In his November 2023 Autumn Statement, the Chancellor announced a reduction in the main primary rate of Class 1 National Insurance from 12% to 10%. Rather than waiting until the start of the 2024/25 tax year to bring in the change, it applies from 6 January 2024.
The change will benefit employers and directors, but will cause something of a headache for employers who will need to implement the change in-year.
Primary Class 1 contributions
Primary contributions are payable by employees and are the mechanism by which they build up entitlement to the state pension. For a year to be a qualifying year, an employee needs earnings at least equal to the lower earnings limit, which is set at £6,396 for 2023/24 (£123 per week).
Class 1 contributions are payable at the main Class 1 rate on earnings between the primary threshold and the upper earnings limit, and at the additional rate on earnings in excess of the upper earnings limit. For 2023/24, the primary threshold is aligned with the personal allowance at £12,570 and the upper earnings limit is set at £50,270, aligned with the point at which higher rate tax becomes payable. Employees with earnings between the lower earnings limit and the primary threshold are treated as having paid primary contributions at a zero rate. This secures a qualifying year for state pension purposes for zero National Insurance cost.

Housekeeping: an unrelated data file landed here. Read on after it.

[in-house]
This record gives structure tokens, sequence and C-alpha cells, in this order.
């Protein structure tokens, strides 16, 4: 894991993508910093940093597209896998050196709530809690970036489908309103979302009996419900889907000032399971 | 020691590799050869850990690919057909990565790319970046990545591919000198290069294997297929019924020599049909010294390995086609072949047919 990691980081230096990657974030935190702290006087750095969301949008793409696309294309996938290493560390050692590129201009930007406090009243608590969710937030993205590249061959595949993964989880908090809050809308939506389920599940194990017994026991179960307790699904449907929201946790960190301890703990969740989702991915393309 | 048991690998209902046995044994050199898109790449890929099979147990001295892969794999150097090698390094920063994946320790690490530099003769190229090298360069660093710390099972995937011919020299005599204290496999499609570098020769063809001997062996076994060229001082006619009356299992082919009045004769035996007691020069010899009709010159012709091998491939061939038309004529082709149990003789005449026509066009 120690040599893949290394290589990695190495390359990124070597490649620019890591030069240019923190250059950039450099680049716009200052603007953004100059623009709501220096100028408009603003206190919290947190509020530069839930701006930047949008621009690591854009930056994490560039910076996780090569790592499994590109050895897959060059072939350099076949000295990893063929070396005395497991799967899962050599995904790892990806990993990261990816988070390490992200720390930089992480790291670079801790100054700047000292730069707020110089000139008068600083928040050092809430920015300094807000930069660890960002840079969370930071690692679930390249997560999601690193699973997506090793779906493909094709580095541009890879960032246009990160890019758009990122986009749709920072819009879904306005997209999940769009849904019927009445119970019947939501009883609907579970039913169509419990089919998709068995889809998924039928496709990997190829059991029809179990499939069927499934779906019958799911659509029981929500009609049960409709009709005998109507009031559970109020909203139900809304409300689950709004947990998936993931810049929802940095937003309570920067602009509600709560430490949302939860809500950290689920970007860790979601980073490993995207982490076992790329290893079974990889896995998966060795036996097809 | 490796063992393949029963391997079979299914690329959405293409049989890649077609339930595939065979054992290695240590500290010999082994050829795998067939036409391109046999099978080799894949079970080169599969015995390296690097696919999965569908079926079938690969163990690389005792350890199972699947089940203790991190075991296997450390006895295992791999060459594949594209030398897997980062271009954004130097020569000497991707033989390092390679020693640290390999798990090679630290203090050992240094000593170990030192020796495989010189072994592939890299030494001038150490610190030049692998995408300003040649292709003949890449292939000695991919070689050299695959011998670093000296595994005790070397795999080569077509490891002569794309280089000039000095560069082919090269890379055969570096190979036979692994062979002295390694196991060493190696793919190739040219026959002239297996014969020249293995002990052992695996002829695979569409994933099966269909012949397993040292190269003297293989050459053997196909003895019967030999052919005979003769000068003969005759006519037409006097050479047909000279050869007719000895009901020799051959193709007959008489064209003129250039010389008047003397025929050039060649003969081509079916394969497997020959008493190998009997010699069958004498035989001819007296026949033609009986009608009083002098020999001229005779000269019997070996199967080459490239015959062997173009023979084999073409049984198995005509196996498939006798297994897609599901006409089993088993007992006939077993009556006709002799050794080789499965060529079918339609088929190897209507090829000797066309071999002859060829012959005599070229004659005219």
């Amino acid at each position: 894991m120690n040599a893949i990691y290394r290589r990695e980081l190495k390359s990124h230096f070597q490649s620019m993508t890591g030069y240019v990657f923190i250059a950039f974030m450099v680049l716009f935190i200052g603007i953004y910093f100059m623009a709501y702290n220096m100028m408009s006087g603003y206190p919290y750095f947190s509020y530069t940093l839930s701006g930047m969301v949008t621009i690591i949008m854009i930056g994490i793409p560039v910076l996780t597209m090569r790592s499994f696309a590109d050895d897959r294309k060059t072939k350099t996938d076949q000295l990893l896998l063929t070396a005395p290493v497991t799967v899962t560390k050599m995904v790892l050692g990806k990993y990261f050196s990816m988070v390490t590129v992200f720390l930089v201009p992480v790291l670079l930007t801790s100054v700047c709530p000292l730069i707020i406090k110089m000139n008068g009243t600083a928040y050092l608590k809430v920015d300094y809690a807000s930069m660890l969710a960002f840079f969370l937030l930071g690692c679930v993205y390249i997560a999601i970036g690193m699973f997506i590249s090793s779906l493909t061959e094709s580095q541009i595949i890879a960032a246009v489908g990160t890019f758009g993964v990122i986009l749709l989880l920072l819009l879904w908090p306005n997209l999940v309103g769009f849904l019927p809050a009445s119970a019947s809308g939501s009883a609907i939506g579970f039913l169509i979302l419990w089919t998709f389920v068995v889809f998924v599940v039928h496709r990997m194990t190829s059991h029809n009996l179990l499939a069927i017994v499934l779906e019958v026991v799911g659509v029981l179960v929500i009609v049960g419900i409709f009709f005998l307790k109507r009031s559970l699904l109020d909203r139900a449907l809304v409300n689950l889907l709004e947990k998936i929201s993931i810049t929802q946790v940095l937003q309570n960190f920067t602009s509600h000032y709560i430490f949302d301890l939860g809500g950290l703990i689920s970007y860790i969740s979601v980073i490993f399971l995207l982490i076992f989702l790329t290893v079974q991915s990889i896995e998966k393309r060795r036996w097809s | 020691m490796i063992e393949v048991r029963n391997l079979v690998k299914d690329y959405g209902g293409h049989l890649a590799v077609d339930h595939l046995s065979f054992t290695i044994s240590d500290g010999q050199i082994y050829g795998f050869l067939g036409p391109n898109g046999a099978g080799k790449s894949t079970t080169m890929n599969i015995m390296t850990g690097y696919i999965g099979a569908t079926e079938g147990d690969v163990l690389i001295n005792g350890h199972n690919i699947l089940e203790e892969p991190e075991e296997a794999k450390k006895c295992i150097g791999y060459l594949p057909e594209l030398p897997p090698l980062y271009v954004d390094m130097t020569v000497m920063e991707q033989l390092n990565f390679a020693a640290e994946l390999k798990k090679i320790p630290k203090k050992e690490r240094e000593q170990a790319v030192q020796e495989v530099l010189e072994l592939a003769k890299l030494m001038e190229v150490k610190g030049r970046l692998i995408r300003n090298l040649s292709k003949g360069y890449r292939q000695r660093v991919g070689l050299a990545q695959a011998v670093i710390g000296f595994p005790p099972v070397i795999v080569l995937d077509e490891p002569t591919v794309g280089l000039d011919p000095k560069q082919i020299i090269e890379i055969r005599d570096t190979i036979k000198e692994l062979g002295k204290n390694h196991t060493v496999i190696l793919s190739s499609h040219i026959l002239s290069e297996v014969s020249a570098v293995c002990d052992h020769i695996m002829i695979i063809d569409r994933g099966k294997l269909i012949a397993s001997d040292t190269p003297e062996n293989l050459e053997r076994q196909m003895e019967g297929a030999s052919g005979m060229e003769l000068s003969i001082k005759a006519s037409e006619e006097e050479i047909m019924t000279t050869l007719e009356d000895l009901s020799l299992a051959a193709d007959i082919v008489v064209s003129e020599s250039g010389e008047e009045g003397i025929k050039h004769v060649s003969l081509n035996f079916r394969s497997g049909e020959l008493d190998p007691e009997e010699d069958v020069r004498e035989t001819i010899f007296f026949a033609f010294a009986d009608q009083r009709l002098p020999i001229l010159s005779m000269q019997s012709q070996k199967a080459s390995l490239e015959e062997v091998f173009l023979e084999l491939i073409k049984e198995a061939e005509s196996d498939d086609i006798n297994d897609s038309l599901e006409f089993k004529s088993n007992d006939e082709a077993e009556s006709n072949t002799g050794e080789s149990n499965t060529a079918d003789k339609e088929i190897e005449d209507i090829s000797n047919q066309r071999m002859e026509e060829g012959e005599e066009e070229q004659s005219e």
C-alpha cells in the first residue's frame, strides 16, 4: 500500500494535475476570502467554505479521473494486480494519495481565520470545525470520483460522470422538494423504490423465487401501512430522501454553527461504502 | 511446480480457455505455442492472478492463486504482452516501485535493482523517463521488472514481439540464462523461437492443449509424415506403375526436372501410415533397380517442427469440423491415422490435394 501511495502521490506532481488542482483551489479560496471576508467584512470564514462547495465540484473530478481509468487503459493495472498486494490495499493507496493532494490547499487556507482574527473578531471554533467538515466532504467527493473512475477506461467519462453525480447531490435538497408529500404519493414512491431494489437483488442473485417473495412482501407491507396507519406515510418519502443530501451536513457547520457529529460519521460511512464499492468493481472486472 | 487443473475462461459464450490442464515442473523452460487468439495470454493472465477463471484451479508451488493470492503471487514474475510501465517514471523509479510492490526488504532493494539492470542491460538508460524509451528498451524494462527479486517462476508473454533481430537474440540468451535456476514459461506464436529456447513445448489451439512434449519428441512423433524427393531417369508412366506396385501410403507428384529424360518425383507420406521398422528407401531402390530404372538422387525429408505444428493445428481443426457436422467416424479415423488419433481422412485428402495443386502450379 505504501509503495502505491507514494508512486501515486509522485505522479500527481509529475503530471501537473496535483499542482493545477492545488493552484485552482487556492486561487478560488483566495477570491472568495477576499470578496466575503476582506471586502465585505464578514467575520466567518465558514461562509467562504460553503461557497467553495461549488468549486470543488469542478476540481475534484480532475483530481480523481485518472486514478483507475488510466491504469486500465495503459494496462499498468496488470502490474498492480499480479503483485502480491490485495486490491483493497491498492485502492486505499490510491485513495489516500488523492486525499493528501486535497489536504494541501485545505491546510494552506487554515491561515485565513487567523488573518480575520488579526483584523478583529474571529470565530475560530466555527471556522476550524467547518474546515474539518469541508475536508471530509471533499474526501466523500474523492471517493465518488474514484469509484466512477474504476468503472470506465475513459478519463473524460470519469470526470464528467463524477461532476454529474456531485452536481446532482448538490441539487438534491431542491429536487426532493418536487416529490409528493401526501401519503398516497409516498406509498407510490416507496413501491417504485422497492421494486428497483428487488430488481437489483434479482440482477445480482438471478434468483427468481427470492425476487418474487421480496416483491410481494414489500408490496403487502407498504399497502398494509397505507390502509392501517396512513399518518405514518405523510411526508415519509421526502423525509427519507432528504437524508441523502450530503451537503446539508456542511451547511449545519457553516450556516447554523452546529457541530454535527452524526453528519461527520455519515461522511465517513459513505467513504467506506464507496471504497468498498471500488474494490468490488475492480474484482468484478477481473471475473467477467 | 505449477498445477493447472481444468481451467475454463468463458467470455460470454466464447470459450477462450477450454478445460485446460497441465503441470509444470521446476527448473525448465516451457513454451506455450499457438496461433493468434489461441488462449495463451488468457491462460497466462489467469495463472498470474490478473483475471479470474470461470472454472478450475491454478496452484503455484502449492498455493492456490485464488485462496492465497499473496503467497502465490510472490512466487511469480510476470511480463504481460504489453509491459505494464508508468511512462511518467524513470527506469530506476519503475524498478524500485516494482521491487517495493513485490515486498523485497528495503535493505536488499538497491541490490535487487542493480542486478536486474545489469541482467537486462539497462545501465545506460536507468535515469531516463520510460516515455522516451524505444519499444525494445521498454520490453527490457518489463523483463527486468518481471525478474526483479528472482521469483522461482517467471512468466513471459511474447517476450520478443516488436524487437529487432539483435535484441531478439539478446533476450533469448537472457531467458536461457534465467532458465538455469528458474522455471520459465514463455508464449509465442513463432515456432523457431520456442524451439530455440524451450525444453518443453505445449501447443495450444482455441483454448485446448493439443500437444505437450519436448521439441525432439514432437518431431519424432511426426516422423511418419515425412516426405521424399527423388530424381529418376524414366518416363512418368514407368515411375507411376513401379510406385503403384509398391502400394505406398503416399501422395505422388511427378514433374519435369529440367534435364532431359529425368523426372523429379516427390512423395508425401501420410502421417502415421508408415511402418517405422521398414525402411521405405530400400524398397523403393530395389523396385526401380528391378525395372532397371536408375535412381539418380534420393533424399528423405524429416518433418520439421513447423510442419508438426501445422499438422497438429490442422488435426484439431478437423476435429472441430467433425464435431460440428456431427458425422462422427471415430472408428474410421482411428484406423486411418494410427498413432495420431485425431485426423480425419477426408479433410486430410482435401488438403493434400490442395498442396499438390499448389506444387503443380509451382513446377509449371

The main primary rate is 12% from 6 April 2023 to 5 January 2024 and 10% from 6 January 2024 to 5 April 2024. The additional primary rate is 2% throughout 2023/24. The reduction in the main primary rate will save an employee up to £62.82 per month.
Unlike other employees who have an earnings period that corresponds to their pay interval, directors have an annual earnings period regardless of the frequency with which they get paid. Directors’ contributions can be calculated as for PAYE on a cumulative basis by reference to the annual thresholds, or the alternative arrangements can be used under which the contributions are calculated as for other employees each time the director is paid, with the liability being recalculated on an annual basis when the director is paid for the final time in the tax year.
The liability should be calculated using the rates prevailing at the time. However, where the alternative arrangements are used, the in-year change will mean that a composite annual rate for 2023/24 must be used when calculating the annual liability at the year end. For 2023/24 the composite rate is 11.5%.
Giving effect to the changes
Employers will need to update their payroll software before making January 2024 (month 10) payments to employees.
If it is not possible to update the software in time, employers will need to rectify the position before the end of the 2023/24 tax year to ensure that employees and directors have paid the right contributions for the tax year.